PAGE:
In the last few months, I have heard a subtle but significant change in the prayers offered by our communities as we have implored Hashem to remove from us the plague of COVID-19. In place of the traditional conclusion asking for the health and healing of Am Yisrael, a new request has begun to appear – that God grant healing to the whole world as well.
Not that such an appeal is entirely new – on the contrary, it is rooted deeply in classical liturgy. Nonetheless it is possible that with the passage of centuries the nations have been somewhat forgotten from our prayers, and that the present crisis has aroused within us a higher consciousness, an awareness that all the peoples of the earth are connected with an unbreakable bond. We all know that even if the number of sick here in Israel is low, if it remains high elsewhere there is cause for concern – our health depends on the health of the whole world. Yet, there is a phase of consciousness which lies beyond this pragmatic approach, one in which we pray for the peace and wellbeing of all humanity as an expression of redemption, of our desire that the world should achieve wholeness, peace and rest.
During the three weeks of national mourning which precede the fast of Tisha B’Av (the 9th of the month of Av), the Holy Ari z”l was accustomed to pause in his learning and deeds at midday in order to visualize a redeemed world. I first encountered this custom in the writings of the Rabbanit Yamima Mizrachi, who called upon all of her students to take up this practice of imagining how the redemption might actually appear. She teaches that the purpose is very specific – to prepare for the coming of the Messiah on the 9th of Av, so that at the very least in our imagination we will already be there, we will be prepared for redemption. Only once we are able to conceive of a redeemed world, one of righteousness, justice and compassion, only then will we be capable of receiving the Messiah. In the meantime, should he tarry, we will be ready to build for ourselves a better world because we can see in our mind’s eye how it appears.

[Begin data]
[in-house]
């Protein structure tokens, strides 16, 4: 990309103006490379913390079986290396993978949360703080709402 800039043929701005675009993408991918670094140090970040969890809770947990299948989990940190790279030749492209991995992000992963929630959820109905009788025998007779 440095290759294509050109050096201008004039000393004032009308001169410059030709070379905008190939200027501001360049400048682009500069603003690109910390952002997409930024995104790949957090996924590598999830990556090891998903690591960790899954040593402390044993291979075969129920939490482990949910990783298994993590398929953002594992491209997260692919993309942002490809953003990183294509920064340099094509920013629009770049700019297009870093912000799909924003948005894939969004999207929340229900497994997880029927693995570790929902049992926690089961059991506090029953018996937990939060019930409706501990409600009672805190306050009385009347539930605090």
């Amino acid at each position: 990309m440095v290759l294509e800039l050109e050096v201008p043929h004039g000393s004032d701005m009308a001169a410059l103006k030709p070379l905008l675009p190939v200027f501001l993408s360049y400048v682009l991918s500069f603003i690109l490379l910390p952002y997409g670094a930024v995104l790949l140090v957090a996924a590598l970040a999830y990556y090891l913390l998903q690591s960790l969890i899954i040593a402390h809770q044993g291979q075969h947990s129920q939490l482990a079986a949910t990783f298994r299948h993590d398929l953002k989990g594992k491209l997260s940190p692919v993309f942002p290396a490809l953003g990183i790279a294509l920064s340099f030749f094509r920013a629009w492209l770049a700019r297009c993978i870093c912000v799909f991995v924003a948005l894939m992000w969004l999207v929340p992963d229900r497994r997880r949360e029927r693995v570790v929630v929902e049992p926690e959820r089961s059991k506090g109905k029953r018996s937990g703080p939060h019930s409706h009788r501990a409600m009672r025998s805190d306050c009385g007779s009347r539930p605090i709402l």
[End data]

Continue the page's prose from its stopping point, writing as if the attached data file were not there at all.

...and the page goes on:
In these days of pandemic it is even more important to push ourselves to imagine another existence, to strive to see beyond the horizon of illness, isolation and fear which confines us. It is critical that we visualize a State and a world which are healthy and whole, and fill ourselves with the hope that we will emerge from this period as better people, as a more caring society. We must conceive of a life filled with the consciousness of what connects us and not what divides.
This is why my heart broke when I heard of Finance Minister Yisrael Katz’s recent decision to halt the distribution of emergency government funds to NGOs which support the weakest sectors of our society. He held back these resources from Holocaust survivors, abused women and the poor in order that not one penny should go to organizations which support another vulnerable population – asylum seekers from Africa.
With a decision like this hatred overcomes love, placing a barrier between us and all the lofty ideas which I described above. It contradicts our desire for the complete redemption, something which we must imagine and toward which we are obligated to work – a world in which everyone merits to peace, prosperity and health.
Through our State and its policies we have the historic opportunity to build an exemplary society, one founded on the Torah’s vision of love for every human being, all of whom were created in the image of God. In this difficult time of pandemic, and these special days of Av, I pray that we merit to imagine, and to build, a society which is more loving and concerned, bound by greater solidarity, for the sake of Am Yisrael and the whole world.
This piece was originally published in Hebrew in “Arutz 7” https://www.inn.co.il/News/News.aspx/445087